If you have a market and zero competition, then the door is wide open for your business idea. Make a list of what you need and funds for launching the business. Then prioritize what you need to launch.

Here’s some links to resources for launching your idea:

8 Steps to Launch an Idea, in Just a Few Hours

How to Take an Idea to Launch in 4 Steps

Prepare for Takeoff: How to Launch Your Idea


Turn on the idea engine

The ability to capture an idea and turn it into reality is a gift. If you can grow in that ability, your life will get better. The first step is to remove the barriers to your idea engine working.

Here are a few barriers:

“I can’t do it.”

“I don’t know how to do it.”

“I don’t have the money.”

Notice that the barriers start in your mind. For one day, wear a rubber band around your wrist and don’t allow yourself to think or say those statements. Every time you think or say these statements, flick yourself.

During that same day, carry a notebook with you and write down every idea that comes to your mind. Don’t edit yourself or censor yourself. Just give value to your thoughts. Give value to your ideas.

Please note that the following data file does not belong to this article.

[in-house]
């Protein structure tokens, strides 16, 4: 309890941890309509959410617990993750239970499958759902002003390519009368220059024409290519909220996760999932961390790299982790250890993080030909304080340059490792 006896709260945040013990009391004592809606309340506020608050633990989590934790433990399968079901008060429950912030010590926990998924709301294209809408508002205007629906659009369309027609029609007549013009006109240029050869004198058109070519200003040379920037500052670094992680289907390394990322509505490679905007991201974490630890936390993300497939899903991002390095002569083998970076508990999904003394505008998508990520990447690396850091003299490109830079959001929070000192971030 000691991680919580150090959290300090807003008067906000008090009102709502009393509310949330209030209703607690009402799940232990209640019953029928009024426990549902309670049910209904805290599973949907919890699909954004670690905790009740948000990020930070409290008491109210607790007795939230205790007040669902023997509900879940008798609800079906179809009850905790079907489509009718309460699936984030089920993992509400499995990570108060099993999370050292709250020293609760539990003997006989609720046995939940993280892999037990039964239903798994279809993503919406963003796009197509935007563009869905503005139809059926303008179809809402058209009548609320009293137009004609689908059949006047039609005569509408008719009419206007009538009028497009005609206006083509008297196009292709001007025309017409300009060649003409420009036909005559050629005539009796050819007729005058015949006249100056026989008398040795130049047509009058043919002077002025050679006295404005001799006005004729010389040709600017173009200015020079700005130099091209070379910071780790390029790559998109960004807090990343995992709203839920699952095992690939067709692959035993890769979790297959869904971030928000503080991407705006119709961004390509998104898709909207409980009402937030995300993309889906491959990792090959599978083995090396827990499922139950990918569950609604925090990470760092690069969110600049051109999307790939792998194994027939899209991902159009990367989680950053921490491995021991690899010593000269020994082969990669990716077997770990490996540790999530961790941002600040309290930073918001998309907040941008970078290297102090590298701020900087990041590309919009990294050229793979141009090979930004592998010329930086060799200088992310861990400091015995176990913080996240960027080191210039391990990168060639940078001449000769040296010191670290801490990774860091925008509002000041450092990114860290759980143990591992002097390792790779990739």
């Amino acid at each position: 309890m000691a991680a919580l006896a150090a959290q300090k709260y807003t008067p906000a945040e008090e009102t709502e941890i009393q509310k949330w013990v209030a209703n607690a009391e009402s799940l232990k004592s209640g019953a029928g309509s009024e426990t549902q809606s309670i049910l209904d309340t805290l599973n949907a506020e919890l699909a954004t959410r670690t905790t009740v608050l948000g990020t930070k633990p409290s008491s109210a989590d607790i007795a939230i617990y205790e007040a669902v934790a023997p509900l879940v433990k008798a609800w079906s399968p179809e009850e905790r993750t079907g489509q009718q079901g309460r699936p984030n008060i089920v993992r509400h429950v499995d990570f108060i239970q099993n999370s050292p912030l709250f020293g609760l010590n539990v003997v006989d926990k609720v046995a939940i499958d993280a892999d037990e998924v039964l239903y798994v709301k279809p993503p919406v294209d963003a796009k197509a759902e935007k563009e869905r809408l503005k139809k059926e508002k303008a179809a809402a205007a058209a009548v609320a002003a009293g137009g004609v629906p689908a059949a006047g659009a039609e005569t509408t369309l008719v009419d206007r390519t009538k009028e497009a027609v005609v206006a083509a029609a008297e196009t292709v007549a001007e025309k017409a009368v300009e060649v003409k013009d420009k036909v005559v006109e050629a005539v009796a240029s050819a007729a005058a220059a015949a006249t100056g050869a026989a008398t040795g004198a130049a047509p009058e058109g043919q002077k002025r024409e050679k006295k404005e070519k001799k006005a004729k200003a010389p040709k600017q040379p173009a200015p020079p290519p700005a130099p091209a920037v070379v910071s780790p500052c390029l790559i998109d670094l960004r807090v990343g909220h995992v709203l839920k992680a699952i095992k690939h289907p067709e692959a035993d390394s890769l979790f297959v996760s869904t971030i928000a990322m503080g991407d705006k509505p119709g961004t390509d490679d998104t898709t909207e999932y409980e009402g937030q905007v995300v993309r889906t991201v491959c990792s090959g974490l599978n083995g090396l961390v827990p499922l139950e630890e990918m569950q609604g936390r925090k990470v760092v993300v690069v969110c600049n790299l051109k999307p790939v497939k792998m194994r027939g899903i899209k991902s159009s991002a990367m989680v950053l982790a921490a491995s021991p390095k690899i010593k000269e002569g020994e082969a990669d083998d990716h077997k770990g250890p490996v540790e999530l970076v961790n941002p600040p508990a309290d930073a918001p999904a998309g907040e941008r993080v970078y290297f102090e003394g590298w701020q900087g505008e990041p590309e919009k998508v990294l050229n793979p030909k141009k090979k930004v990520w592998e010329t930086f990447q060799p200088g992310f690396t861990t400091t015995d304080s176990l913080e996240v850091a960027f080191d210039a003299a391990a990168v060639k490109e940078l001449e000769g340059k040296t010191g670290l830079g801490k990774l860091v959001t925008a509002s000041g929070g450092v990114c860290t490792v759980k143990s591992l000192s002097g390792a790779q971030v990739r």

Tomorrow I’ll talk about putting those ideas into action.


When Life is Over

God called Abram at 75-years-old. What if He called you later in life? (Photo Credit: Mario Mancuso/Flickr)

God called Abram at 75-years-old. What if He called you later in life? (Photo Credit: Mario Mancuso/Flickr)

“When Abram was ninety-nine years old, the Lord appeared to him and said, “I am God Almighty; walk before me faithfully and be blameless. Then I will make my covenant between me and you and will greatly increase your numbers”. (Genesis 17:1-2)

Can you imagine God calling you at 99-years-old? Our culture has sentenced 99-year-old people to either a hospital or a nursing home. Age was not a limiting factor to God.